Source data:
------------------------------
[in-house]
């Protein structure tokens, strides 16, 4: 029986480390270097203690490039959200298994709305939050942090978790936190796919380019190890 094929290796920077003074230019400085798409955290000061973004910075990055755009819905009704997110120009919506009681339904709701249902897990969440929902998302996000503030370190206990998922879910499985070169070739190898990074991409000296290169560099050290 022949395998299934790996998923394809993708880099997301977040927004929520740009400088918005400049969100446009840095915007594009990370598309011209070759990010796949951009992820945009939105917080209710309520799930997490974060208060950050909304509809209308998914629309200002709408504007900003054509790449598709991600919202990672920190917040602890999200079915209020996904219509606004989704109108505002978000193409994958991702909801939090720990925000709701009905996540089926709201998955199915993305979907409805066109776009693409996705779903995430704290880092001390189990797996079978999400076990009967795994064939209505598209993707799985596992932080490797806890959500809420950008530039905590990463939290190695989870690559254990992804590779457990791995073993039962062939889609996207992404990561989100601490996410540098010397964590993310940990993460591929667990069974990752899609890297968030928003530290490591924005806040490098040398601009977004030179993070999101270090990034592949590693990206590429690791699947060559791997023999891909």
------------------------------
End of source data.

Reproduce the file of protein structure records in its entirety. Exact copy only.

[in-house]
């Protein structure tokens, strides 16, 4: 029986480390270097203690490039959200298994709305939050942090978790936190796919380019190890 094929290796920077003074230019400085798409955290000061973004910075990055755009819905009704997110120009919506009681339904709701249902897990969440929902998302996000503030370190206990998922879910499985070169070739190898990074991409000296290169560099050290 022949395998299934790996998923394809993708880099997301977040927004929520740009400088918005400049969100446009840095915007594009990370598309011209070759990010796949951009992820945009939105917080209710309520799930997490974060208060950050909304509809209308998914629309200002709408504007900003054509790449598709991600919202990672920190917040602890999200079915209020996904219509606004989704109108505002978000193409994958991702909801939090720990925000709701009905996540089926709201998955199915993305979907409805066109776009693409996705779903995430704290880092001390189990797996079978999400076990009967795994064939209505598209993707799985596992932080490797806890959500809420950008530039905590990463939290190695989870690559254990992804590779457990791995073993039962062939889609996207992404990561989100601490996410540098010397964590993310940990993460591929667990069974990752899609890297968030928003530290490591924005806040490098040398601009977004030179993070999101270090990034592949590693990206590429690791699947060559791997023999891909």